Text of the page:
(URL: www.ultimatehandbook.com/Webpages/History/histdisc.html)
Frisbee
Morrison and Franscioni formed a company called Partners in Plastic, or Pipco, based in SLO. They contracted with Southern California Plastic Co. in Glendale to manufacture Flyin' Saucers for about 25 cents each. They sold them for $1 through outlets like Woolworth and Disneyland.
(URL: www.newsfinder.org/more.php?id=1164_0_1_0_M)
The History of the Frisbee
Flying disc history can be split into the areas of ancient and modern times. The modern history of discs is easy to understand but the origins of the first frisbee are dubious.
(URL:: www.ukultimate.com/history/history.aspx)
Frisbee Goes National!
They developed the "Flyin' Saucer," named because of the craze of UFOs and Roswell. It was for all practical purposes, what you know today as a Frisbee. POP-UP ADS.
(URL: www.fiftiesweb.com/pop/frisbee.htm)
World Flying Disc Federation
The WFDF is your source for on-line information and links for flying disc sports world wide.
(URL: www.wfdf.org)
The Unofficial International Frisbee Hall of Fame
Located in Lake Linden, Michigan the hall features inductee profiles.
(URL: www.sas.it.mtu.edu/~dkwalika/frisbee/Hall.html)
Invention Dimension - Inventor of the Week
The flying disk, a fixture at American beaches, parks, backyards and college campuses, was first developed independently on the East and West Coasts during the 1940s and 50s.
(URL: web.mit.edu/inventiow/flyingdisk.html)
Frisbee Links Page
Despite the URL ( frisbee.com ) this is not an official site. Lot's of links to Frisbee information..
(URL: www.frisbee.com/freestyle/links/sports.html)
Frisbee Instruction Education & Entertainment
Encourages healthy, active living, creativity and fair play with the Frisbee.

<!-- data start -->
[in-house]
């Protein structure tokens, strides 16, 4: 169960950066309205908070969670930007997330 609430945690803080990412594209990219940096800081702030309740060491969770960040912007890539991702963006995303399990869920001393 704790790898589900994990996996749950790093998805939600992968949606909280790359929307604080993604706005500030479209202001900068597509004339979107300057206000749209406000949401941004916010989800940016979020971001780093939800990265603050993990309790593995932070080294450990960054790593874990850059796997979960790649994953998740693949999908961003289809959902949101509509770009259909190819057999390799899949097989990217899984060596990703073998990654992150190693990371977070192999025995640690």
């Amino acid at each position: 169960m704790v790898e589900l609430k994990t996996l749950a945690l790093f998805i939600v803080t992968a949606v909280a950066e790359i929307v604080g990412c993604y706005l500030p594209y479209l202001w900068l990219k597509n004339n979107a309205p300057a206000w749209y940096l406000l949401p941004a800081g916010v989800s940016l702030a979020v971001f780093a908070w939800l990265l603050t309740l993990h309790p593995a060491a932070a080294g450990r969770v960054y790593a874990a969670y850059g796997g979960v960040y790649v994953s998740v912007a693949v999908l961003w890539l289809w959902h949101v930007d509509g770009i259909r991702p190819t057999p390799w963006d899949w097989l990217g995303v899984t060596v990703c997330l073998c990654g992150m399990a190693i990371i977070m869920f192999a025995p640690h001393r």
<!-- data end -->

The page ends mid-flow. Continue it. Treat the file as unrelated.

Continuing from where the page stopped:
(URL: www.spinningbees.com/)
Entertainment - Dog Catches Frisbee
Business site of Top Flight K-9s. Lot's of pix.
(URL: www.jumpndogs.com/)

Frisbee History from Wham-O
Frisbee history timeline from 1920 until 2001.
(URL: www.frisbeedisc.com/about/history.html)

What About Ed Headrick (Page removed from Web.)
Ed Headrick was responsible for designing the modern Frisbee. Although discs for throwing had been made by the toy manufacturer Wham-O since 1957, they had sold modestly, mainly because of complaints that they were so wobbly in the air.
(URL: www.timesonline.co.uk/article/0,,60-384147,00.html)


WORDS OF WISDOM:
"When a ball dreams, it dreams it's a Frisbee" - Ian Scotland

DID YOU KNOW?:

  • More than 200 million Frisbees® have been sold in last 50 years – that's more than baseballs, footballs, and basketballs combined!
  • Wham-O was also the company that brought us the Hula Hoop.
  • Other toys that took the world by storm included Silly Putty, Slinky, and the Super Ball. 
  • Wham-O was born in a garage in 1948 when entrepreneurs—and best friends—Richard Knerr and Arthur "Spuds" Melin began producing slingshots that sold for 75 cents. In 1982, Knerr and Melin sold out to Kransco Manufacturing for $12 million and retired. In 1994, Mattel purchased the toy maker. Now the Wham-O brand name is flying solo again as the newly formed Wham-O Inc.
Frisbee ® is a registered trademark of WHAM-O Incorporated.
Reference Sources in BOLD Type This page revised June 28, 2006.